Results 1  10
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33
SiZer for exploration of structures in curves
 Journal of the American Statistical Association
, 1997
"... In the use of smoothing methods in data analysis, an important question is often: which observed features are "really there?", as opposed to being spurious sampling artifacts. An approach is described, based on scale space ideas that were originally developed in computer vision literature. Assess ..."
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Cited by 82 (16 self)
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In the use of smoothing methods in data analysis, an important question is often: which observed features are "really there?", as opposed to being spurious sampling artifacts. An approach is described, based on scale space ideas that were originally developed in computer vision literature. Assessment of Significant ZERo crossings of derivatives, results in the SiZer map, a graphical device for display of significance of features, with respect to both location and scale. Here "scale" means "level of resolution", i.e.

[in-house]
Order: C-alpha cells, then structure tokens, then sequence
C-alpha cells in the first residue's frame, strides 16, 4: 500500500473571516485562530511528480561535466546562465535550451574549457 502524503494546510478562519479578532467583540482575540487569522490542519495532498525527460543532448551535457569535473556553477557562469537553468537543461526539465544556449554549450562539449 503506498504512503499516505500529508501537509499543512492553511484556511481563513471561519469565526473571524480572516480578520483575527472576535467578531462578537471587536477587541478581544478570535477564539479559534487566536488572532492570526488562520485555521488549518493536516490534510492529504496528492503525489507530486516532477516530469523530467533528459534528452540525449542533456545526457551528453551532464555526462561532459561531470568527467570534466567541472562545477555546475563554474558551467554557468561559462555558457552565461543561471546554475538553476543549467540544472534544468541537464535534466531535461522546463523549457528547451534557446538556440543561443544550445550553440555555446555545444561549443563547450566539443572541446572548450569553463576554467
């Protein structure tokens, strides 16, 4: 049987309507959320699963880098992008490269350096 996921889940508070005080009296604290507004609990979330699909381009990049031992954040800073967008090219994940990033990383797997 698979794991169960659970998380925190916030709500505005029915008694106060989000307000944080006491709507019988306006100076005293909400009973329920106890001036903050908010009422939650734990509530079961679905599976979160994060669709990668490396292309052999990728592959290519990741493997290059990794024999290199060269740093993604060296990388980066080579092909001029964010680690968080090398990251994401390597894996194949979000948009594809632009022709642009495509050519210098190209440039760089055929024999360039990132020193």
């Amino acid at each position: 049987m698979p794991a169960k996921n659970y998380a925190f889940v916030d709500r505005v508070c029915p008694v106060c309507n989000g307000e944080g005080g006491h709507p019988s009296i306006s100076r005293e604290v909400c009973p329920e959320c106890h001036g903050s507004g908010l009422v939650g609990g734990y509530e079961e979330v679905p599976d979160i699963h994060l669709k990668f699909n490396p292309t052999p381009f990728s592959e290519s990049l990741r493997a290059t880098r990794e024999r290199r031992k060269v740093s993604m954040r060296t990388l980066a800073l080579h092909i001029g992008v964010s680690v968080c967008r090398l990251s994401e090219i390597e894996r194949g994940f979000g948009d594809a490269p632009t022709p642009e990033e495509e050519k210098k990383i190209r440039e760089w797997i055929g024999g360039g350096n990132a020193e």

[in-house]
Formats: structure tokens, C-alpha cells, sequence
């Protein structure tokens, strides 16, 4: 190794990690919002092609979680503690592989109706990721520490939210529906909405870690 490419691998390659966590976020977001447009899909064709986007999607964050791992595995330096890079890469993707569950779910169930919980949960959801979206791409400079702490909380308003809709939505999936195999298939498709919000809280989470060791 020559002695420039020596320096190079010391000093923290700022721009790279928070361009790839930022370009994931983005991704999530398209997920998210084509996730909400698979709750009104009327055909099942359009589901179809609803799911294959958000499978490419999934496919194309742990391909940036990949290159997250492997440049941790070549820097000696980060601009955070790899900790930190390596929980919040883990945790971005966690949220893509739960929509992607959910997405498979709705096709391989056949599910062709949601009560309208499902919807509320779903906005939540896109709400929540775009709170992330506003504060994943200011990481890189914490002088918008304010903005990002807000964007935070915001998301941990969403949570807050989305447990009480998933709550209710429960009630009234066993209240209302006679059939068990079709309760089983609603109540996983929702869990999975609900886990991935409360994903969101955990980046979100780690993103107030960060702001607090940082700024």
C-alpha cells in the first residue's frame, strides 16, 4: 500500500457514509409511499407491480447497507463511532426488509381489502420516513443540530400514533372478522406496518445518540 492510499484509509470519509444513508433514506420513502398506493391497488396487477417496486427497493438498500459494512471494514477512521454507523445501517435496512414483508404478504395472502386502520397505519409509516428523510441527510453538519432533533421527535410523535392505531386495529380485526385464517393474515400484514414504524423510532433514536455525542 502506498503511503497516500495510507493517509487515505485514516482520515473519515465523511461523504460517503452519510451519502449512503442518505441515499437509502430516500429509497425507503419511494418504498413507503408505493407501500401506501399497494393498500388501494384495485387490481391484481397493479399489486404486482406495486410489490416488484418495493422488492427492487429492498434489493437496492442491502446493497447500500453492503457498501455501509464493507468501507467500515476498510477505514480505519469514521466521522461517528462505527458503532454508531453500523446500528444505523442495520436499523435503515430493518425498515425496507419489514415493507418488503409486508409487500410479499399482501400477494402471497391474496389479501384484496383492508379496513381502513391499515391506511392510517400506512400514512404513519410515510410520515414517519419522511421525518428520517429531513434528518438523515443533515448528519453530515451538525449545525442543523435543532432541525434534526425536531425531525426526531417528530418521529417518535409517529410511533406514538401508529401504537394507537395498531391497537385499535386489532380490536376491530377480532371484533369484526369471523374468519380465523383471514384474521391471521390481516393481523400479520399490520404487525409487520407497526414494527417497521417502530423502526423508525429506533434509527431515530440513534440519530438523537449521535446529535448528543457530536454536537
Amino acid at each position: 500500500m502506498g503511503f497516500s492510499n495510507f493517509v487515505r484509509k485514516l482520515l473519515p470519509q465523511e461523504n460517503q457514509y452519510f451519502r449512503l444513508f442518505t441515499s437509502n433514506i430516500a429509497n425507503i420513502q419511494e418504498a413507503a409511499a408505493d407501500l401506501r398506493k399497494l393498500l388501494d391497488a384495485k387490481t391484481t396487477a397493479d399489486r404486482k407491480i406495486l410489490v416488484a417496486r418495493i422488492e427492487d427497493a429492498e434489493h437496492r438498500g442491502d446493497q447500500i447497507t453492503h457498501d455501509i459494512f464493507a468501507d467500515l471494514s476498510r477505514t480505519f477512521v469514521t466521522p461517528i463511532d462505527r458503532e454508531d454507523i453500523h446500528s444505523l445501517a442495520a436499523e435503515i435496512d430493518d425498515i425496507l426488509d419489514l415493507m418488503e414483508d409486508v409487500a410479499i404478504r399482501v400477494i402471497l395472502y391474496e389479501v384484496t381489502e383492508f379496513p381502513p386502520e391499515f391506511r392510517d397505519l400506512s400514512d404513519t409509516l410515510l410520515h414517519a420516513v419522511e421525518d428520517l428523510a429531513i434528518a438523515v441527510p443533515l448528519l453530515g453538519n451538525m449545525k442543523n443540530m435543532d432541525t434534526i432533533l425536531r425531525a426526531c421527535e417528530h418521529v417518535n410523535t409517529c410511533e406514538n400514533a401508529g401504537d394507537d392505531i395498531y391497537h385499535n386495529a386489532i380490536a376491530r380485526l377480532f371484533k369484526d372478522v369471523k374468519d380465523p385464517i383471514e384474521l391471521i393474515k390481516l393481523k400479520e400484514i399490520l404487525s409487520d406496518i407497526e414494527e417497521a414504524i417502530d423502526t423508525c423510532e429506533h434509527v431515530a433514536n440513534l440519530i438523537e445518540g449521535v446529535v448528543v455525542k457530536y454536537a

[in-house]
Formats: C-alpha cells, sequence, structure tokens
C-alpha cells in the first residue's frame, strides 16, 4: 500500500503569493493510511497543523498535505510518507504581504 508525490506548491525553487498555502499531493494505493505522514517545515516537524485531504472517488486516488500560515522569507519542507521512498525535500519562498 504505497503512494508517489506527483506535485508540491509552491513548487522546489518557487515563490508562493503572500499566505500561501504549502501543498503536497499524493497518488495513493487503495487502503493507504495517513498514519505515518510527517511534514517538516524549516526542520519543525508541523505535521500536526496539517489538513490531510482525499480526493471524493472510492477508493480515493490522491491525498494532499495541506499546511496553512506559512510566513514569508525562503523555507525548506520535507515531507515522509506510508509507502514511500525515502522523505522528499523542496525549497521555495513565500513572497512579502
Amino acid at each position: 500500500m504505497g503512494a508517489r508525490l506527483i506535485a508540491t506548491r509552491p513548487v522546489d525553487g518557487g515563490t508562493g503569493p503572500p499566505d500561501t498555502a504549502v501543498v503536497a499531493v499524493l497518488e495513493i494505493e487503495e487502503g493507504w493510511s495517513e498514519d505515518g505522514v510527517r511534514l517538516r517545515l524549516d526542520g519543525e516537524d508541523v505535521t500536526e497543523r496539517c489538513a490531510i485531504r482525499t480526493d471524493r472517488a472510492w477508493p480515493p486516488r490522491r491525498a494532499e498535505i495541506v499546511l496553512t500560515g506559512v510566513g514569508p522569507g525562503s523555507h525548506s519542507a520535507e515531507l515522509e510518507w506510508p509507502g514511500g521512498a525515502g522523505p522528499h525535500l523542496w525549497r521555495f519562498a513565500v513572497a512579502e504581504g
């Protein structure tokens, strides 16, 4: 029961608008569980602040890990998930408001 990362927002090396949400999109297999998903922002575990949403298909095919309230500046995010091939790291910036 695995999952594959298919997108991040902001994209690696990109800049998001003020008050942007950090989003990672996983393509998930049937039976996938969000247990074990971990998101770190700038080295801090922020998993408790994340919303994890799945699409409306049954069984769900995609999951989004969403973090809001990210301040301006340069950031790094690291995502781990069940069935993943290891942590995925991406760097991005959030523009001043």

On Locally Adaptive Density Estimation
, 1996
"... : In this paper, theoretical and practical aspects of the samplepoint adaptive positive kernel density estimator are examined. A closedform expression for the mean integrated squared error is obtained through the device of preprocessing the data by binning. With this expression, the exact behavio ..."
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Cited by 40 (5 self)